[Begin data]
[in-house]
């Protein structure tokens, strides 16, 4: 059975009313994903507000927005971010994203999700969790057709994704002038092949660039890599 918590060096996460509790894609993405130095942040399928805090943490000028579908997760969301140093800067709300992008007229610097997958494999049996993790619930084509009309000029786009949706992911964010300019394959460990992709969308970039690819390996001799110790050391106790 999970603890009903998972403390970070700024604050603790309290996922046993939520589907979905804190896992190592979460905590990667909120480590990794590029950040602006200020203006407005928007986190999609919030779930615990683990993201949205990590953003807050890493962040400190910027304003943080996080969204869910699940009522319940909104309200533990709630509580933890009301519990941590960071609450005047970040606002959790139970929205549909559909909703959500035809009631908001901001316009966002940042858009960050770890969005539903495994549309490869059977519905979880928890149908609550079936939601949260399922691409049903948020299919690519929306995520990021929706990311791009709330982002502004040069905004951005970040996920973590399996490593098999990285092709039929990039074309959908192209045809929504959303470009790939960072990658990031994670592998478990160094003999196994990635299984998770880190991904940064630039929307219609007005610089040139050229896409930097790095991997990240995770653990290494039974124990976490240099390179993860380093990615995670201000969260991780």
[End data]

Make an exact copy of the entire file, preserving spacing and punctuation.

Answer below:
[in-house]
């Protein structure tokens, strides 16, 4: 059975009313994903507000927005971010994203999700969790057709994704002038092949660039890599 918590060096996460509790894609993405130095942040399928805090943490000028579908997760969301140093800067709300992008007229610097997958494999049996993790619930084509009309000029786009949706992911964010300019394959460990992709969308970039690819390996001799110790050391106790 999970603890009903998972403390970070700024604050603790309290996922046993939520589907979905804190896992190592979460905590990667909120480590990794590029950040602006200020203006407005928007986190999609919030779930615990683990993201949205990590953003807050890493962040400190910027304003943080996080969204869910699940009522319940909104309200533990709630509580933890009301519990941590960071609450005047970040606002959790139970929205549909559909909703959500035809009631908001901001316009966002940042858009960050770890969005539903495994549309490869059977519905979880928890149908609550079936939601949260399922691409049903948020299919690519929306995520990021929706990311791009709330982002502004040069905004951005970040996920973590399996490593098999990285092709039929990039074309959908192209045809929504959303470009790939960072990658990031994670592998478990160094003999196994990635299984998770880190991904940064630039929307219609007005610089040139050229896409930097790095991997990240995770653990290494039974124990976490240099390179993860380093990615995670201000969260991780």